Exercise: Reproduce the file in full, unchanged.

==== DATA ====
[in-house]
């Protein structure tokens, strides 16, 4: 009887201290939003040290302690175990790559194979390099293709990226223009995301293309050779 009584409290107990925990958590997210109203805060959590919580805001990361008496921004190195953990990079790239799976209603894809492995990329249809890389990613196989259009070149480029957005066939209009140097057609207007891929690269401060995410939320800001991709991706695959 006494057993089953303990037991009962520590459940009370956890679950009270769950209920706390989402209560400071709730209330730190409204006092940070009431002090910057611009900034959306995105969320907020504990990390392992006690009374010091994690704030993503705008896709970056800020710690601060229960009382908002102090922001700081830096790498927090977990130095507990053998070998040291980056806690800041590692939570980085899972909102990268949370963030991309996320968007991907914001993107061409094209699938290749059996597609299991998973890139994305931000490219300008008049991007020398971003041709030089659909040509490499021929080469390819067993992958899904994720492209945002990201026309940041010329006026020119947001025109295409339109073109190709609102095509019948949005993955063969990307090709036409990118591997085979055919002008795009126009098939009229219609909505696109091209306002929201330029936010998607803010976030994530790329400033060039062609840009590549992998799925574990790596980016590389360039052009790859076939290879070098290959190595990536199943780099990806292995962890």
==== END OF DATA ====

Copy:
[in-house]
């Protein structure tokens, strides 16, 4: 009887201290939003040290302690175990790559194979390099293709990226223009995301293309050779 009584409290107990925990958590997210109203805060959590919580805001990361008496921004190195953990990079790239799976209603894809492995990329249809890389990613196989259009070149480029957005066939209009140097057609207007891929690269401060995410939320800001991709991706695959 006494057993089953303990037991009962520590459940009370956890679950009270769950209920706390989402209560400071709730209330730190409204006092940070009431002090910057611009900034959306995105969320907020504990990390392992006690009374010091994690704030993503705008896709970056800020710690601060229960009382908002102090922001700081830096790498927090977990130095507990053998070998040291980056806690800041590692939570980085899972909102990268949370963030991309996320968007991907914001993107061409094209699938290749059996597609299991998973890139994305931000490219300008008049991007020398971003041709030089659909040509490499021929080469390819067993992958899904994720492209945002990201026309940041010329006026020119947001025109295409339109073109190709609102095509019948949005993955063969990307090709036409990118591997085979055919002008795009126009098939009229219609909505696109091209306002929201330029936010998607803010976030994530790329400033060039062609840009590549992998799925574990790596980016590389360039052009790859076939290879070098290959190595990536199943780099990806292995962890």